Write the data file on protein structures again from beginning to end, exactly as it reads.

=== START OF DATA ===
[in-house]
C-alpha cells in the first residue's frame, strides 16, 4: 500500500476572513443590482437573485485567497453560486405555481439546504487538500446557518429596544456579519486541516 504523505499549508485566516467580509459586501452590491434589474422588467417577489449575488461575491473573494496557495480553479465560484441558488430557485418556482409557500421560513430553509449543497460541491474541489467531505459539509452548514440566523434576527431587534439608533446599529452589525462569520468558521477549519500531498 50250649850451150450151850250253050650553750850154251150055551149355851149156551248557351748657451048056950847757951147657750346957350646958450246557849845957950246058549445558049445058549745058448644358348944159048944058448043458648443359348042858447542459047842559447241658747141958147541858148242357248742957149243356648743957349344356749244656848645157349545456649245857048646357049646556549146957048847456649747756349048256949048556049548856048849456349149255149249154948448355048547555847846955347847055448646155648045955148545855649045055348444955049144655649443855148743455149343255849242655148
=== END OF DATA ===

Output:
[in-house]
C-alpha cells in the first residue's frame, strides 16, 4: 500500500476572513443590482437573485485567497453560486405555481439546504487538500446557518429596544456579519486541516 504523505499549508485566516467580509459586501452590491434589474422588467417577489449575488461575491473573494496557495480553479465560484441558488430557485418556482409557500421560513430553509449543497460541491474541489467531505459539509452548514440566523434576527431587534439608533446599529452589525462569520468558521477549519500531498 50250649850451150450151850250253050650553750850154251150055551149355851149156551248557351748657451048056950847757951147657750346957350646958450246557849845957950246058549445558049445058549745058448644358348944159048944058448043458648443359348042858447542459047842559447241658747141958147541858148242357248742957149243356648743957349344356749244656848645157349545456649245857048646357049646556549146957048847456649747756349048256949048556049548856048849456349149255149249154948448355048547555847846955347847055448646155648045955148545855649045055348444955049144655649443855148743455149343255849242655148